Ross’ artificial turf field gets big $100K boost from neighboring community

Credit: DaytonDailyNews

Ross Schools hold ceremony for start of installation of the first turf field in the district?€™s history.

Credit: DaytonDailyNews

As Ross Schools moves closer to their first artificial turf field, a neighboring community’s grant of $100,000 has them closer to the goal line.

Officials with the Hamilton Community Foundation announced this week they will donate $100,000 to Ross Schools’ historic effort to install its first turf field.

VIDEO & STORY: Ross Schools hold ceremony to unveil start of its first artificial turf sports field

The rural Butler County school system was among the final three districts — including Madison and New Miami schools — to still play prep sports on natural grass fields last school year.

The foundation’s “commitment essentially completes funding for Phase 1 of the project, which is the synthetic turf field,” Ross officials stated in announcing the grant.

“Fund-raising efforts will continue to help accomplish Phase 2 of the project which includes a renovated press box and new, eight-lane track,” said school officials.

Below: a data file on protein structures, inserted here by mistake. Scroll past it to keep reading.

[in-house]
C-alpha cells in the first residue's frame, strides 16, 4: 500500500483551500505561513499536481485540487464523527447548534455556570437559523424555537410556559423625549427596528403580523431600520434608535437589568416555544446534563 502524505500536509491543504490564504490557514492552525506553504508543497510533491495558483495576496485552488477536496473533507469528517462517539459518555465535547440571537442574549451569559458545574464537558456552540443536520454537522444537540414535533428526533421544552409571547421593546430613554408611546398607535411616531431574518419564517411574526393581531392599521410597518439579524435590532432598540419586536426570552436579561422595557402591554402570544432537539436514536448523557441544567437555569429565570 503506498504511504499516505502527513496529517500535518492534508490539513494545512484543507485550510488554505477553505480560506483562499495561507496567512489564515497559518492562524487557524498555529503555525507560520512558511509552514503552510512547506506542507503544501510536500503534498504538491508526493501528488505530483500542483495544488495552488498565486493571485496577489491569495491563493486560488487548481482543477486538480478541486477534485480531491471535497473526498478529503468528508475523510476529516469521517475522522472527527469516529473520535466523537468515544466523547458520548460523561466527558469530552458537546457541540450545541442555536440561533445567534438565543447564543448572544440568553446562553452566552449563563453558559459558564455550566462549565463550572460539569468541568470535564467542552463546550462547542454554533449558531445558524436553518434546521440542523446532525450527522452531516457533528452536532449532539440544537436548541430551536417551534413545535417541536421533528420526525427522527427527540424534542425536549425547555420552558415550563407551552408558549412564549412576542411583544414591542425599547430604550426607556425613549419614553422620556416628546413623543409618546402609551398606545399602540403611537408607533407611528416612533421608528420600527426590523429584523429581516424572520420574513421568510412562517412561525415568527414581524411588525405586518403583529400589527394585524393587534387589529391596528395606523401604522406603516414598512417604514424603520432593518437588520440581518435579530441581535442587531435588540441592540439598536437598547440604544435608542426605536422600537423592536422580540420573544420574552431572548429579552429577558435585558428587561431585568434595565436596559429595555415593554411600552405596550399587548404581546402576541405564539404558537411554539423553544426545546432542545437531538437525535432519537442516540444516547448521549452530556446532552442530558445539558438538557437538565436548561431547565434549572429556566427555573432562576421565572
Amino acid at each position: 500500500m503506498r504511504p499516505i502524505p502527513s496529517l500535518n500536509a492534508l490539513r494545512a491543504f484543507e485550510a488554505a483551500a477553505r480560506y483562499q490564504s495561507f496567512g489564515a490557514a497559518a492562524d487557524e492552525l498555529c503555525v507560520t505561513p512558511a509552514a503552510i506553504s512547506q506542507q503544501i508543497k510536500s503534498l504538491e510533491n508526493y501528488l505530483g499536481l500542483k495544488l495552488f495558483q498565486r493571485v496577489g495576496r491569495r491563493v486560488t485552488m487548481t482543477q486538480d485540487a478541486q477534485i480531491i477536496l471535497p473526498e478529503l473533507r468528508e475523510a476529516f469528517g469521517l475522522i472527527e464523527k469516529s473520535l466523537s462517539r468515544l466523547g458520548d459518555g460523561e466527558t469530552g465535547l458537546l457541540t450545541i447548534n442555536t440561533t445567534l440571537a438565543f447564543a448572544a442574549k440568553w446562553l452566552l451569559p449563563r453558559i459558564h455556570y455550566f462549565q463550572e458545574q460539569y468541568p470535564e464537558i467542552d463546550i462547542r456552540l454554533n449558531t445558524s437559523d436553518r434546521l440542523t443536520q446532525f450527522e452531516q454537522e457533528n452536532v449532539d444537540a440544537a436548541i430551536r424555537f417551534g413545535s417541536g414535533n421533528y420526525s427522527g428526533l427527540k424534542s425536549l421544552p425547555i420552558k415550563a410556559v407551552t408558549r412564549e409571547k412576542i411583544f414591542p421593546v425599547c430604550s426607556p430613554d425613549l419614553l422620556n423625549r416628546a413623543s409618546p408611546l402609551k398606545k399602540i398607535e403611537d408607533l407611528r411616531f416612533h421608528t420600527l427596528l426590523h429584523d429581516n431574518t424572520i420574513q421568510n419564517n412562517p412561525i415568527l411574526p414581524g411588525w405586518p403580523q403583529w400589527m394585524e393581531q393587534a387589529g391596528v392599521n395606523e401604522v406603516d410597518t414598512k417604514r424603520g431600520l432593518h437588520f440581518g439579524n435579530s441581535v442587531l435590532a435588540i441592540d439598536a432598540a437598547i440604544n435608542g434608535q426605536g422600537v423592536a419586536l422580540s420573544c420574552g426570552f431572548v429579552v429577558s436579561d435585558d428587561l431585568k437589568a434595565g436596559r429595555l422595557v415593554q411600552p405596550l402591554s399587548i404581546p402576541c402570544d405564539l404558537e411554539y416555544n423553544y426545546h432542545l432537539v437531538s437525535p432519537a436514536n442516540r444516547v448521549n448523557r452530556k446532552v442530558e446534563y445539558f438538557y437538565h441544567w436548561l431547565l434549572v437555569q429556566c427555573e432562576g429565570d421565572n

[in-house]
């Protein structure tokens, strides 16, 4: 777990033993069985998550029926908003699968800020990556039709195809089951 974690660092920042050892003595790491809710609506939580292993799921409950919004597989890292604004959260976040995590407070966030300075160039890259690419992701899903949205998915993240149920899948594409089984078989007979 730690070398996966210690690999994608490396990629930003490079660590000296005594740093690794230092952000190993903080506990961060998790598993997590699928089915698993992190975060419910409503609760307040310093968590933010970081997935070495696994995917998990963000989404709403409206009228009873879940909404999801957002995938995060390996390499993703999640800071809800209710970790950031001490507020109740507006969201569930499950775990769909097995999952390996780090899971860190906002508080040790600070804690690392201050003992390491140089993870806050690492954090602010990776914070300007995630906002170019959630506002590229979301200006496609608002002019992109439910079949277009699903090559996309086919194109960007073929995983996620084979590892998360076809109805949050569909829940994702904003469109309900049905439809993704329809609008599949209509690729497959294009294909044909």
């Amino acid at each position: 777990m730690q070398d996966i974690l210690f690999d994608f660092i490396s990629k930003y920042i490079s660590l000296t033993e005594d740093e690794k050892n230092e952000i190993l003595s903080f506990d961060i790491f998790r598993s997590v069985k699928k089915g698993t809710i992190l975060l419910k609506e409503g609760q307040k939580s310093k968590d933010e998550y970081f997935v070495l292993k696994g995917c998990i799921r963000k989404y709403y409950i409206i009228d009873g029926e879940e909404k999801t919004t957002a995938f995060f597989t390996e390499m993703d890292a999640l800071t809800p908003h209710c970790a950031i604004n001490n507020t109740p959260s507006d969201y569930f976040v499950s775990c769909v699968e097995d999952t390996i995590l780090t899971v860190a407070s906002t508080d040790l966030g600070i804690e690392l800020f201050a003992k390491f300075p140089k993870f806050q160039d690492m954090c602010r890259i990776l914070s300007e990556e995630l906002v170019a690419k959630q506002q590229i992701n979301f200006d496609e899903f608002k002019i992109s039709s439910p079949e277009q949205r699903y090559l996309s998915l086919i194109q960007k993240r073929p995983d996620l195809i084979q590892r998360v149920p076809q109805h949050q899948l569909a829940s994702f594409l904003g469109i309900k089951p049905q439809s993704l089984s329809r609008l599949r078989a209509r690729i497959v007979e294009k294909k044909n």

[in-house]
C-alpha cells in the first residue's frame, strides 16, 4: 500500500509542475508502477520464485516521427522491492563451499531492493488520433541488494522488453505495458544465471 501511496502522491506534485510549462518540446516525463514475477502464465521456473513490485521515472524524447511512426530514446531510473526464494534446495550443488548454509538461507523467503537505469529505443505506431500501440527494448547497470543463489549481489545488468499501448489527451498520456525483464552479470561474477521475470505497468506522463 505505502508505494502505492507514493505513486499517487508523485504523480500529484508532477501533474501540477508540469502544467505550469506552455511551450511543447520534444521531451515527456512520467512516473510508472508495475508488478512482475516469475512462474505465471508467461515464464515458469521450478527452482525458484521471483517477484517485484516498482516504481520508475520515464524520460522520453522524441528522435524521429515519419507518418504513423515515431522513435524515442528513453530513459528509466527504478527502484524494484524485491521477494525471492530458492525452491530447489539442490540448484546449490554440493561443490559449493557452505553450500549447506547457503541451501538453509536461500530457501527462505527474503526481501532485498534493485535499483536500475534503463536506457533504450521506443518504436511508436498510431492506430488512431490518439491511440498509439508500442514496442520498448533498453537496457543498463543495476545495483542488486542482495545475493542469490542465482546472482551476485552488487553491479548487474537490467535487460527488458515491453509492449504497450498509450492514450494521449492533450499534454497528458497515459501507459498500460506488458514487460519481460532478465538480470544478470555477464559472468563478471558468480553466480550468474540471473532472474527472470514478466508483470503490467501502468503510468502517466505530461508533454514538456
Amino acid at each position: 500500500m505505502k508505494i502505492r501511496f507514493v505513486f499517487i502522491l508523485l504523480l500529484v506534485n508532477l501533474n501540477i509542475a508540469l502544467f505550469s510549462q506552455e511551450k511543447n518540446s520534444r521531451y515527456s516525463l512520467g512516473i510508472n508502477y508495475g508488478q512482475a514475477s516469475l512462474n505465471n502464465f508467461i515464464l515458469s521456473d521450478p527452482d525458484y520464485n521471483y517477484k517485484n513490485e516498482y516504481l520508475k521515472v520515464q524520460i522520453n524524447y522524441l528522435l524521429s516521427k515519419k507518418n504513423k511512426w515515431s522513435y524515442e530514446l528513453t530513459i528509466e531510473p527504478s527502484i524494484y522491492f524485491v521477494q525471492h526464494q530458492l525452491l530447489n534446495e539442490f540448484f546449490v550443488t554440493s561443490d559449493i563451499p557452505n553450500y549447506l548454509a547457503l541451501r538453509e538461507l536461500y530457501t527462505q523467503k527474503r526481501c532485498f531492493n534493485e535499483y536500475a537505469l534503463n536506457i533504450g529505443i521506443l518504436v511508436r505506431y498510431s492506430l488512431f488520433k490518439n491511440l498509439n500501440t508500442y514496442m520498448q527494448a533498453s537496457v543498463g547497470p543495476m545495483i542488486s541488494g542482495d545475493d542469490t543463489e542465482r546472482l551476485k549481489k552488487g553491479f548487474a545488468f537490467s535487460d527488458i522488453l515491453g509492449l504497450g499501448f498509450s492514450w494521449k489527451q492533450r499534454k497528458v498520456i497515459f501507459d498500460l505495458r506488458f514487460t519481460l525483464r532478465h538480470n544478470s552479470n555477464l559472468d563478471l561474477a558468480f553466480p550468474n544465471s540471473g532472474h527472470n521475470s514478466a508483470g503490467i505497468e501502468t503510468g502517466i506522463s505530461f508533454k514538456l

The total cost of the Ross Community Activity Complex is approximately $1.2 million. Private and corporate donors have contributed nearly $700,000 to date, including the foundation’s grant.

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“This one is special because the Hamilton Community Foundation has been such a strong partner in this project from the beginning,” said Jake Richards, athletic director for Ross Schools.

“We reached out to HCF back in October for guidance on running a capital campaign, and (foundation president) John Guidugli and (foundation vice president) Katie Braswell helped us structure our campaign in a way that ultimately made it successful,” said Richards.

“The foundation’s commitment to this project and the Ross community means the world to us,” he said.

Artificial turf fields range in cost from $500,000 to more than $1 million, and usually last from 10 to 15 years of use. More than a dozen years ago artificial turf playing fields began showing up at Southwest Ohio high schools due to enhanced affordability.

The advantages of plastic grass fields for boys and girls sports were obvious.

The plastic grass fields are more durable, cost less to maintain than natural fields, and can even become revenue generators for school districts that rent the fields to local youth and adult sports leagues.

Non-prep sports participants — such as gym classes and marching bands — can also use the fields nearly year around.

Construction is scheduled to be finished on Ross’ new field by Aug. 9.

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